Preventing backflow

Make sure you’re not at risk of contaminating the water supply by taking steps to prevent backflow. Backflow is when anything flows back into the public drinking water supply, causing it to become contaminated. This can happen as a result of either ‘back-siphonage’ or ‘back-pressure’.

If backflow occurs due to back-siphonage or back-pressure into the public water supply, this can cause sickness, or even death.

Under Council’s Water Supply Bylaw, all consumers on the water supply must take steps to prevent backflow.

There are three ways of reducing the risk of backflow:

Point of supply - Restricted flow supply typical tank connection

  1. Maintaining an air gap between the tap or hose outlet and an external liquid
  2. For restricted supplies - having an overflow below the supply pipe inlet to the tank that is 2x the diameter of the supply, so backflow prevention is by way of an air gap (see diagram on right)
  3. Installing a backflow device - eg a ‘manifold’

Preventing backflow from domestic properties

Over the last few years, Council has installed manifolds (a simple backflow device) on the majority of taps on urban residential properties in Oamaru to help reduce the risk of backflow.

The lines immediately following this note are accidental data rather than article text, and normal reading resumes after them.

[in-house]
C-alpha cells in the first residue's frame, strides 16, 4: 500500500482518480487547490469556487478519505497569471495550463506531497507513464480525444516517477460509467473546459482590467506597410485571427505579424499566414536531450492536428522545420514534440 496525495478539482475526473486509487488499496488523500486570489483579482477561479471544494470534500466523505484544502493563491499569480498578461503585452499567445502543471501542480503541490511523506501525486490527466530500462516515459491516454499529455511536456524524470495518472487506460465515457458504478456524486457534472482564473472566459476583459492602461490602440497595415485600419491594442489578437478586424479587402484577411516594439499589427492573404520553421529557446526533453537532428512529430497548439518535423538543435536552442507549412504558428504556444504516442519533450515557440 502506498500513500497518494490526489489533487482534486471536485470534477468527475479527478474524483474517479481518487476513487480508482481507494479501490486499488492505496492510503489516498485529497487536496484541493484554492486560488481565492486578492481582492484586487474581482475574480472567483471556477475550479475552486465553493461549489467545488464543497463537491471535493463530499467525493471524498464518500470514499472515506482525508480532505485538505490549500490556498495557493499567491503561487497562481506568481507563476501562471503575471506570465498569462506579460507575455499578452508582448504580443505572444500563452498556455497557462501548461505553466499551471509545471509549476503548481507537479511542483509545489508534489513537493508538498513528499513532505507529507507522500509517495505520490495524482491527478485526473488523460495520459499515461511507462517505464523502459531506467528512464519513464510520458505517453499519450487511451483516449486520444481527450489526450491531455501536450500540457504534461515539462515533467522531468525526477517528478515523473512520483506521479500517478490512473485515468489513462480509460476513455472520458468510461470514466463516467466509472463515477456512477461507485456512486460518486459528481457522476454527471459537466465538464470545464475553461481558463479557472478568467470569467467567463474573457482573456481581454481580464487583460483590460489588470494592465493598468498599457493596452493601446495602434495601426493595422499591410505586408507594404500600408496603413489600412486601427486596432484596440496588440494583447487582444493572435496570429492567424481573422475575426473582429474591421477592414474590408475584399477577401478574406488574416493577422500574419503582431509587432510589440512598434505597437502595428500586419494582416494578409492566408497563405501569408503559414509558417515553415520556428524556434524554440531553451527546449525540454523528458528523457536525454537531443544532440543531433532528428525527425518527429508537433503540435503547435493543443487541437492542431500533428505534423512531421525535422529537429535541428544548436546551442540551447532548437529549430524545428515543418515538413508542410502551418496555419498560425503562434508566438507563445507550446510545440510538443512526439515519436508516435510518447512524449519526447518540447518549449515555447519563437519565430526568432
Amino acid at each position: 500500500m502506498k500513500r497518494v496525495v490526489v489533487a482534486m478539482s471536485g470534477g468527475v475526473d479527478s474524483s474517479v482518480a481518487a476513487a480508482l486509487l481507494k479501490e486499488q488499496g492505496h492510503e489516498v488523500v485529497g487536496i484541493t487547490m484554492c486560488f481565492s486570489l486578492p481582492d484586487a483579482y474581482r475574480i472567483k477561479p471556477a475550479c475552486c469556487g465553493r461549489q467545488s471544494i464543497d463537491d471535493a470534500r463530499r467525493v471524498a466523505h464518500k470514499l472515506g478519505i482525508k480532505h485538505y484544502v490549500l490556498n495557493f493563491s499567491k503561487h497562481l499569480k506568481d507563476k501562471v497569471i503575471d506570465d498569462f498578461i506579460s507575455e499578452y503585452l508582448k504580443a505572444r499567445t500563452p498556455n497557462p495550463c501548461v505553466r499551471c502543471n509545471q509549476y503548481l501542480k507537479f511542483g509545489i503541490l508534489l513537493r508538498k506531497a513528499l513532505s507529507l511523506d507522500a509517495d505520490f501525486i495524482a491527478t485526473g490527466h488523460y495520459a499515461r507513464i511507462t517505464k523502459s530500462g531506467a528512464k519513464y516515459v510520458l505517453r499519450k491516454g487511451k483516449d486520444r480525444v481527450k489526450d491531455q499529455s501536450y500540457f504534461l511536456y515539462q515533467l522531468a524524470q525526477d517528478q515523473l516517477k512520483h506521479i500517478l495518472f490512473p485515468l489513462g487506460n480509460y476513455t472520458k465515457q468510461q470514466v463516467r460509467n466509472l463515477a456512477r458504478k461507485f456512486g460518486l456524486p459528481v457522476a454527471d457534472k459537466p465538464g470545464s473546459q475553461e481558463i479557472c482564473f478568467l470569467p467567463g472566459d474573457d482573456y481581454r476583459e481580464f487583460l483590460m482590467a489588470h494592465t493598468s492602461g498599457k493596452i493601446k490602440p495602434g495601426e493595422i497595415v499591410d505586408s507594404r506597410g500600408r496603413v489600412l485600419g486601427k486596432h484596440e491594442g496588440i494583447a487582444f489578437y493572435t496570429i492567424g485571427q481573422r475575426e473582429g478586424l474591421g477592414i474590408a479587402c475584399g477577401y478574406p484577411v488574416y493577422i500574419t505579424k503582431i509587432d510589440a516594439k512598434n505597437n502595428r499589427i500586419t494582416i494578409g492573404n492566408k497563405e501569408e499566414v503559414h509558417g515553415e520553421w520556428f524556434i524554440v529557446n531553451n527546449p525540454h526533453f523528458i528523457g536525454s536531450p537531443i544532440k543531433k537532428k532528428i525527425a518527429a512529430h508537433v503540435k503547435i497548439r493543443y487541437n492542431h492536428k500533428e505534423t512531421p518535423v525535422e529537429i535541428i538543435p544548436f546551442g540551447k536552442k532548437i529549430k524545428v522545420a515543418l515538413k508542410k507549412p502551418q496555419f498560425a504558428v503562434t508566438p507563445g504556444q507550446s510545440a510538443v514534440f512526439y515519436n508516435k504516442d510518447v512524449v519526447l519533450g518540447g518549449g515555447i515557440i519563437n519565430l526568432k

On any domestic property where a manifold isn’t installed, there is a risk of backflow whenever a tap or hose is submerged into liquid – for example, when filling a gardening spray pack.

If you don’t have a manifold or other backflow device installed, the easiest way to prevent backflow is to ensure you maintain an air gap at all times between the tap or hose and the external liquid.

If you use the outside tap to fill a swimming pool or spa pool, or use the tap to fill or wash chemical containers, then a manifold is essential. Please contact us if you require assistance with this.


Preventing backflow from businesses

Some businesses are at higher risk of contaminating the water supply through backflow. If your business is at risk of causing contamination through backflow, you must have backflow prevention device installed at the property boundary. The backflow device stops contaminants from your property entering the water network (please note, that this won't protect the occupants within the business premises). Once installed, the Council will inspect, maintain and replace the backflow device, as required.

Annual inspection and testing of the backflow device will be arranged by Council, and the cost of this will be charged to the property owner. If you have any questions about backflow devices, contact us on 03 433 0300.

Preventing backflow within a business premises

A boundary backflow device will not protect the water supply used within the business itself. This can only be done through ‘internal source protection’, which is when a backflow device is installed at the source of potential contamination.

Source protection is a requirement under the Building Act 2004 for all commercial buildings. The cost of installing and maintaining source protection is the responsibility of the property owner.